Last week, when discussing an emerging problem facing the Fed which is desperately trying to find inflation, we said that "inflation is already here" as the latest PCE data showed prices rebounding significantly, rising 0.4% over three months compared with the prior three months, on an annualized basis. CPI was still showing prices falling on that basis, although in August the reopening of the economy pushed three-month annualized CPI inflation above 3%.
Today, UBS economist Paul Donovan made precisely that point, writing that "Fed President Evans yesterday indicated the Fed may be comfortable with 2.5% inflation" but "Inflation is over 2.5% already—on some measures. Inflation inequality causes most people to experience inflation that is higher than reported. And the growth of online retail means that different consumers can be charged different prices for the same things. The signal from central banks is that rates stay low if some inflation measures rise, but there is more to inflation than giving out random numbers greater than 2.0%."
He's right... and one place where the Fed can learn some lessons about surging inflation is the used car market, which as BofA chief economist Ethan Harris writes, "tells us a lot about the nature of the COVID shock, and it is having a notable impact on macro data."
Pointing to the "confluence of supply and demand forces which has created a shortage of used cars", Harris notes that "given the state of the world, perhaps it is appropriate that used cars are an important factor driving the economy."
As Harris elaborates, on the supply side the two month shutdown in auto production has created a shortage of new cars that spilled over into the used market. In addition, the weak economy is encouraging car owners to delay trading up into a new car. Meanwhile, on the demand side, the COVID crisis has caused people to shy away from public transportation and ride services. These supply and demand shifts have more than offset the increase in supply from rental car companies selling some of their fleet.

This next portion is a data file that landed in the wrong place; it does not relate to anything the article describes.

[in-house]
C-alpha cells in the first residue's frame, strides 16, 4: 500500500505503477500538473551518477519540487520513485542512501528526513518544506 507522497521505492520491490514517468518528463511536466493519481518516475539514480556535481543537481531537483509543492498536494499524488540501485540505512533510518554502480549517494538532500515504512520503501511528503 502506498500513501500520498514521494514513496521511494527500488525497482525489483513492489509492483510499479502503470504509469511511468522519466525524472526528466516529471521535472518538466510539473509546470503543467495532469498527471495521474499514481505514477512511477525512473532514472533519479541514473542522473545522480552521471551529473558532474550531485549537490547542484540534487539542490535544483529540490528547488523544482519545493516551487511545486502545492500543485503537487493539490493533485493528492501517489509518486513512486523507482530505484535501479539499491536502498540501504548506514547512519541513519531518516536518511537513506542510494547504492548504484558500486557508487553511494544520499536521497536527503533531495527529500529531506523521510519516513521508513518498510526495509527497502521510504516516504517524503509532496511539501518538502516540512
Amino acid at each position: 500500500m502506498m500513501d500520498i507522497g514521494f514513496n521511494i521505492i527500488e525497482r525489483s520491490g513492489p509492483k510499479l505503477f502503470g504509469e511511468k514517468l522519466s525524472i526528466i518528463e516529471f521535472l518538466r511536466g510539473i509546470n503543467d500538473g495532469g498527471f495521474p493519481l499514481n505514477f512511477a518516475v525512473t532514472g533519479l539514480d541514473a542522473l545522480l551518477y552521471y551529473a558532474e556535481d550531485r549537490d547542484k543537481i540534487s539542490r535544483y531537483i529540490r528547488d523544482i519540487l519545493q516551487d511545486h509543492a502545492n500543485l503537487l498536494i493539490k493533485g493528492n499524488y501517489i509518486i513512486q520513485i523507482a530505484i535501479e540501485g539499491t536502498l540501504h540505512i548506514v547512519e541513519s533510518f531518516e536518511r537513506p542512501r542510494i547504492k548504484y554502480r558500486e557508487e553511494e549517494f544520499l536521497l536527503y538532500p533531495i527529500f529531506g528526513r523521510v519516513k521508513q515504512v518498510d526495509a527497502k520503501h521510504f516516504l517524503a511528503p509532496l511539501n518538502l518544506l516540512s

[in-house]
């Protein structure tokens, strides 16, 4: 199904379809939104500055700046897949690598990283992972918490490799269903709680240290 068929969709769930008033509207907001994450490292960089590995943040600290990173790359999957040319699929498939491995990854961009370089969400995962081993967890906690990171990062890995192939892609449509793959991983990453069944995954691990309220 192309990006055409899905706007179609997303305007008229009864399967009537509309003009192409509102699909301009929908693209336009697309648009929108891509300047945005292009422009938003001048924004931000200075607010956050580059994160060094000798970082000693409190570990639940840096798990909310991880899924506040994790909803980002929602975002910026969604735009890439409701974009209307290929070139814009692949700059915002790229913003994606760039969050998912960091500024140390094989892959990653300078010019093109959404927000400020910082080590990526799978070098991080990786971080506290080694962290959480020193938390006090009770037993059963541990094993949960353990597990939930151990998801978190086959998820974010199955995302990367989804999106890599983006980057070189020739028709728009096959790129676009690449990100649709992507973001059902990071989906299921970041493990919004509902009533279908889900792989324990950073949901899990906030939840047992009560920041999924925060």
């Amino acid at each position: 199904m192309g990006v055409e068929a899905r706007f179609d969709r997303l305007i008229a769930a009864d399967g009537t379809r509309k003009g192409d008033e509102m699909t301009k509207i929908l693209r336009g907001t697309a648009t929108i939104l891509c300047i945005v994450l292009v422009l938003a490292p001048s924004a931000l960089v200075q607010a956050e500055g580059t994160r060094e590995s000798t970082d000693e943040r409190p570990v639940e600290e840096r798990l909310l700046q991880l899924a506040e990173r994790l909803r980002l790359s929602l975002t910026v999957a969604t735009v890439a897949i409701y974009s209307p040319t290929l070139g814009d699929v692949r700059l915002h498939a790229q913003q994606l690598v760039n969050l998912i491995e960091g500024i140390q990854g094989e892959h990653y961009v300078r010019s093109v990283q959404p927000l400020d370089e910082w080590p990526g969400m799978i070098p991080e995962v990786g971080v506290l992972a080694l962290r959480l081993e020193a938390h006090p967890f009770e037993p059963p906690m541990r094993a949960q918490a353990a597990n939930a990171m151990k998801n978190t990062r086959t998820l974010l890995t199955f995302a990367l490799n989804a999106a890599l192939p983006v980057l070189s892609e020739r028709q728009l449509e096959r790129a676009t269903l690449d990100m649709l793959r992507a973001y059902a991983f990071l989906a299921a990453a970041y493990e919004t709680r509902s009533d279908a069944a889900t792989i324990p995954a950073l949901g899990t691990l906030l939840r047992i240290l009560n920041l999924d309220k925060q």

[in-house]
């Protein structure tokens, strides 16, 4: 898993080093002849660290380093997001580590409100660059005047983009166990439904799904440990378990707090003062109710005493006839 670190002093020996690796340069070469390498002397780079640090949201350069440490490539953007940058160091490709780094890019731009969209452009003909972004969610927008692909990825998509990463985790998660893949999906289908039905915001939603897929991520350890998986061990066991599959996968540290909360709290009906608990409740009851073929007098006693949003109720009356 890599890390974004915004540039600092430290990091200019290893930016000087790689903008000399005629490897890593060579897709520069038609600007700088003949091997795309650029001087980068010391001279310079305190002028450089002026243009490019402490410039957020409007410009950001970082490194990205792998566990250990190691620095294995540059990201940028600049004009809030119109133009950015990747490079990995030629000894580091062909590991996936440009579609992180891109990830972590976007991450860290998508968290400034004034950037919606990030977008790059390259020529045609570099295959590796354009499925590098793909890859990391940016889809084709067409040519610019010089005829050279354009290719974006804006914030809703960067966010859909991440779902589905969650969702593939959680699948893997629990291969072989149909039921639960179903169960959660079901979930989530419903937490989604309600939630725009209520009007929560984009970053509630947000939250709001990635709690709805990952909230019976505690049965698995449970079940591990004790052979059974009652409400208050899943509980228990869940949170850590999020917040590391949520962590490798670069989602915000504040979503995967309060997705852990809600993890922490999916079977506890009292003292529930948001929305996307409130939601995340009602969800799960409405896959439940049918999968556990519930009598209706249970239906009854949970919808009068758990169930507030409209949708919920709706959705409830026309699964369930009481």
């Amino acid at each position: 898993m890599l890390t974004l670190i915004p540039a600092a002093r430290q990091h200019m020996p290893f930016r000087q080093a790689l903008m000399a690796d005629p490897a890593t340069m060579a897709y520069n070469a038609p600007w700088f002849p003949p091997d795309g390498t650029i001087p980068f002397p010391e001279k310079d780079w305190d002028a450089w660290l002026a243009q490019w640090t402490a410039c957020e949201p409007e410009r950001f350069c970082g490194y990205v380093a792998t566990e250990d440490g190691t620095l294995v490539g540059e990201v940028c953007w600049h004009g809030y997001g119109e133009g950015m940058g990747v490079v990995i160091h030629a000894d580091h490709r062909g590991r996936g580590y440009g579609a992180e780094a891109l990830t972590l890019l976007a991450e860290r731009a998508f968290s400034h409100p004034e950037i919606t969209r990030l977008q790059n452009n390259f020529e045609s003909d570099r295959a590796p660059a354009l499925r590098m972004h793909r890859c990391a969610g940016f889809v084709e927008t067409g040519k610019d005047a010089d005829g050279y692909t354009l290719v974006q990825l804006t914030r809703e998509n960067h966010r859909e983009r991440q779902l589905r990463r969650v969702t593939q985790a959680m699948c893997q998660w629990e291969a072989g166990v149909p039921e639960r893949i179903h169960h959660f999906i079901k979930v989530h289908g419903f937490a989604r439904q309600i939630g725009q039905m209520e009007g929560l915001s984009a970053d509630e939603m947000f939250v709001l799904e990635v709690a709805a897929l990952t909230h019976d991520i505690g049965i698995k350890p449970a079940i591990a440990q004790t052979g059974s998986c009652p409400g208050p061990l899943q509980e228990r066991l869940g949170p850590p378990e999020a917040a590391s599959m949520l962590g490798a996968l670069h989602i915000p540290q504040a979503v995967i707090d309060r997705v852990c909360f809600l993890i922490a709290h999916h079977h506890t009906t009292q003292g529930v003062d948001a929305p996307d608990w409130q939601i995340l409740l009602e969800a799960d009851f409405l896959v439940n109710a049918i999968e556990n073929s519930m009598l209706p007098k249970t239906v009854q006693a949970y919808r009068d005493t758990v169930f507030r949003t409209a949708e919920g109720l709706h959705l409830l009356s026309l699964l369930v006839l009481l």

As a result, used cars are impacting both inflation and real activity: in July and August combined, used-car prices soared by 7.7%, the biggest two-month increase since 1969. And since used cars and trucks make up 2.75% of the CPI basket, this surge alone has added 0.2% to the overall index, which as BofA notes, is "a lot when inflation is this low."
Meanwhile, used cars have also contributed to the V-shaped recovery in goods consumption, falling a cumulative 31% from February to April and then jumping 68% in the next two months.
Yet what goes up must come down, and the cooling off of the used car market is already in the works: auto manufacturers did not have their usual summer shutdown this year, and are starting to restore inventories to normal. Fleet sales continue to be weak as there is no rebound in the rental market in sight. At the same time, a good chunk of the normal cost advantage in buying a used car has been eroded as new car companies push for greater sales.
According to the Manheim Used Vehicle Value Index, used car inflation is already slowing, a leading sign of weaker retail prices.
Finally, the used car market has benefited from the big tax cuts and increased transfer receipts in the spring. Low income families benefitted the most and those benefits are fading. Real spending on used cars actually slowed in both July and August
And now that a new stimulus bill seems unlikely until the election, and potentially well beyond, it is only a matter of time before the sugar hike spending surge from this summer reverses with a bang, sending prices sharply lower over the coming months.